Experts: Don’t be too hasty in removing restrictions


PETALING JAYA: The immunity level in the community as well as hospitalisation admissions should be assessed first ahead of plans to relax Covid-19 guidelines for those who have been fully vaccinated, say health experts.

Prof Datuk Dr Awang Bulgiba Awang Mahmud, who is the head of the Independent Covid-19 Vaccination Advisory Committee, said it had always maintained that non-pharmaceutical interventions (NPIs) should remain in place until some degree of immunity level in the population had been demonstrated.

“We should not be too hasty in removing restrictions until we are sure that we are on the right track.

“Immunity after vaccination must be demonstrated as vaccination alone does not guarantee immunity, especially with the current variants of concern.

“So, removing restrictions for fully vaccinated persons without demonstrating that there is immunity would be unwise,” the Universiti Malaya epidemiologist said.

Dr Awang Bulgiba added that as tempting as it may be to implement relaxation of restrictions for fully vaccinated individuals to encourage more people to get vaccinated, these decisions should be driven by data.

He pointed out that if the desired effect had yet to be seen and without knowing the immunity level in the population, would be a risk of a rise in infections and deaths.

“Let’s not forget that the country is still struggling to deal with so many active cases.

“At the moment, the vaccination rate is uneven nationwide and cases are still rising in several states.

“The practical thing to do is to complete the vaccination as soon as possible to achieve some level of immunity in the population, while retaining NPIs to some degree and relaxing the restrictions carefully,” he said.

Dr Awang Bulgiba added that having good data and experts who could advise the authorities was also crucial.

On Saturday, Prime Minister Tan Sri Muhyiddin Yassin said the government was mulling allowing certain flexibilities such as social, sports and dine-in activities for those who had fully completed their vaccination.

Universiti Putra Malaysia medical epidemiologist Assoc Prof Dr Malina Osman advised that it would be better to wait until hospitals were no longer “overwhelmed”.

“If we can reduce a significant number of new infections and active cases, then I welcome the easing of restrictions,” she said.

However, Universiti Malaya professor of epidemiology and public health Dr Sanjay Rampal said it was a good idea to allow some relaxation of restrictions.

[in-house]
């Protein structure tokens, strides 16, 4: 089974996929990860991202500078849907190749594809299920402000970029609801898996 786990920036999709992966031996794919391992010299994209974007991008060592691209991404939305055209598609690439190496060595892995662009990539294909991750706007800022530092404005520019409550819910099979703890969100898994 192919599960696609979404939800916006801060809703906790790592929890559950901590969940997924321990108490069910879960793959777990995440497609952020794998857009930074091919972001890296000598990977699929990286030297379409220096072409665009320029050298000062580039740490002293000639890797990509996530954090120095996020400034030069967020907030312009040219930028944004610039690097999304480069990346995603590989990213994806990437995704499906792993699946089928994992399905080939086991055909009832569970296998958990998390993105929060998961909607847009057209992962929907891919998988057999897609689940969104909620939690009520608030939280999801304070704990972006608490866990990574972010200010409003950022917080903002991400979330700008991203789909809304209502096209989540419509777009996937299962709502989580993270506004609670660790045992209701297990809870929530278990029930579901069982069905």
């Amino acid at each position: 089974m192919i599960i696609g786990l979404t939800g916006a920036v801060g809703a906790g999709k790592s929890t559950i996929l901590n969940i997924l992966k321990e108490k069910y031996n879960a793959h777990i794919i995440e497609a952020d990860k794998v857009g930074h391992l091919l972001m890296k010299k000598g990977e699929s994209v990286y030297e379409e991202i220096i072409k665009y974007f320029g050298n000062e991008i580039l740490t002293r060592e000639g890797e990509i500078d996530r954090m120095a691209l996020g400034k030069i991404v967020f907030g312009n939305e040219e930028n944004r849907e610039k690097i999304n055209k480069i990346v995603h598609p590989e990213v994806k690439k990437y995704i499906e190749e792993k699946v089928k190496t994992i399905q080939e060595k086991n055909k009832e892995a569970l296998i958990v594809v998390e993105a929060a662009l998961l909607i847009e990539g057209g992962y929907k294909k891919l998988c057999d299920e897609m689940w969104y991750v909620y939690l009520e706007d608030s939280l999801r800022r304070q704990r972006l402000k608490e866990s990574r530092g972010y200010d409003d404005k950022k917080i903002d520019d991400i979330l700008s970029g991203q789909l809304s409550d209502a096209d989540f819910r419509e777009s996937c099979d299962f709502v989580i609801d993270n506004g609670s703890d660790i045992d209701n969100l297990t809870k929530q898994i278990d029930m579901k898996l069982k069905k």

“The incentivisation of vaccination will help increase the rate even further. It is a better ‘carrot’ to get those who are hesitant to get vaccinated.

“Vaccine passports may help the nation reach herd immunity sooner,” he said.

On a proposal to change the threshold indicators in the National Recovery Plan, Dr Sanjay said there were two good reasons to de-emphasise the daily reported cases in favour of intensive care unit capacity and death rates.

“Testing rates are now five times higher compared to Jan 1. With better testing, the system is likely to detect higher proportions of cases with no or mild symptoms.

“These cases do not pose a large burden on the healthcare system as those vaccinated have a lower risk of developing serious complications,” he said.

He cited the United Kingdom’s experience in having low hospital admissions despite having a large increase in cases.

Separately, Dr Awang Bulgiba said there were several factors that influenced death rates such as the number of cases, percentage of serious cases (Category Four or Five), virulence of variants, quality of care, how fast patients deteriorate and degree of population immunity levels.

“All these are linked. Quality of care is dependent on the burden on healthcare workers and facilities, and that influences death rates.

“It is also dependent on how fast patients deteriorate based on the virulence of the prevailing variants.

“To improve the quality of care, we need to bring down the number of active and serious cases. This can only be done by reducing disease transmission with higher immunity levels from vaccination,” he said.

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